An ignorant take on fantasy - by Bill Kirton
|There are more things in heaven and earth...|
I wasn’t sure how any of this qualified me to say anything relevant about the fantasy genre, especially since I have no belief in anything supernatural, so I looked around my immediate surroundings for a potential fantastical subject. I imagined that, first of all, I’d have to suspend my normal beliefs and perceptions and that they’d be replaced by others which I’d have to invent. Fantasy no doubt frees you but it simultaneously creates other restraints arising from its settings and conventions. Anyway, this was the result:
My feet are up on the desk and I have the keyboard on my lap. So what if, instead of being aware of ‘me’ in my head, ‘me’ was over there in my feet? How would that alter my perception of the world? Well, for a start, I’d see less of it – no, not because I’d be inside a shoe most of the time, but because my viewpoint would be so low down. On the other hand, I’d be nearer the earth and could hear and feel its rhythms more intensely.
Wait a minute though. I said ‘see’ and ‘hear’. So do my eyes and ears have to be down there too? If so, it means relocating all my main features around my ankles, which leaves me (and everyone else in this brave new world) with a head which now is basically a bone globe with skin and hair stretched over it. Well, at least that would overcome the problem of not being able to put names to faces.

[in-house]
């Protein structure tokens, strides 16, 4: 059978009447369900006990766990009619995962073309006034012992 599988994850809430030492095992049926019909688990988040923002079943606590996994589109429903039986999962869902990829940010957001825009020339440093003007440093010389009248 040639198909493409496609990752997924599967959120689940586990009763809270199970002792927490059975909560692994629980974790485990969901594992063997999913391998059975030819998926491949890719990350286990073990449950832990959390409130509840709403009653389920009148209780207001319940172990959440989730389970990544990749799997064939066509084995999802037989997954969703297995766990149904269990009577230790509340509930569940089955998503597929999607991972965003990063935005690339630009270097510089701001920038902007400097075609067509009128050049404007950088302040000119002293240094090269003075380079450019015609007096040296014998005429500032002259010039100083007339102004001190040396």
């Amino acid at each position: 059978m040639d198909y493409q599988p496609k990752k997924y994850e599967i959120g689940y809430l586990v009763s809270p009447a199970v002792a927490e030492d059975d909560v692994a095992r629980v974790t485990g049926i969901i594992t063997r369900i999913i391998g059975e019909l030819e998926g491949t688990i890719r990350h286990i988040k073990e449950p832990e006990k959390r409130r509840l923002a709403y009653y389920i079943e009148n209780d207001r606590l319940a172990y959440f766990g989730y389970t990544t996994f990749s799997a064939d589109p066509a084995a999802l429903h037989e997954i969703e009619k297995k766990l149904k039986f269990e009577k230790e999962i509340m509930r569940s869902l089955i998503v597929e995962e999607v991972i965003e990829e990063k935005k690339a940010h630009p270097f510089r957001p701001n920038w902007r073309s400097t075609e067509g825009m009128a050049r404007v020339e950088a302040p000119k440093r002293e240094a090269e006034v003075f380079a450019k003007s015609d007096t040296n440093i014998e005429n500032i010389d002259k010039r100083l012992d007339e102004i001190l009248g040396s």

But no, of course, the sense organs would all be left where they are and the brain could still process their information if it was tucked between some metatarsals. And, since the feet are the things which support my physical self and the brain is the basis of my abstract self, I have a convenient parallel which I can exploit to pretend that I’m saying something significant. So this particular distortion of reality begins to open some interesting possibilities. The cutting of toenails could be seen as a lobotomy, bunions could be the outward manifestations of existential angst, and an entire race of creatures thus constituted might be wiped out by a plague of athlete’s foot.
|Waiting for the dark|
And suddenly, I get a sort of intimation of the strength of fantasy. When I draw back from my imaginings, what am I left with? Predictability. Everything around me has a function, a specific, defined purpose. Even me. And it makes no concessions to the magic that makes the grasses and flowers outside appear each spring. The clouds aren’t billowing sails of aerial galleons but mere water vapour. The faint tick of the clock is simply an inevitable, mechanical fact, whereas I now know that, at night, it will separate itself from the clock, become the pulse of something, supply the rhythm of a creature’s advance.
I said I have no beliefs in the supernatural. This isn’t that, it’s natural. We carry all these race memories, dreams, imaginings; we can release people and things from their restricted functions. Maybe fantasy is simply a means of relaxing our grip on experience, a way to deny chronology and inevitability. Maybe it’s just a less uptight reality.
(By the way, the fact that this appeared just a day after Debbie's post on a similar theme is purely coincidental. Unless...)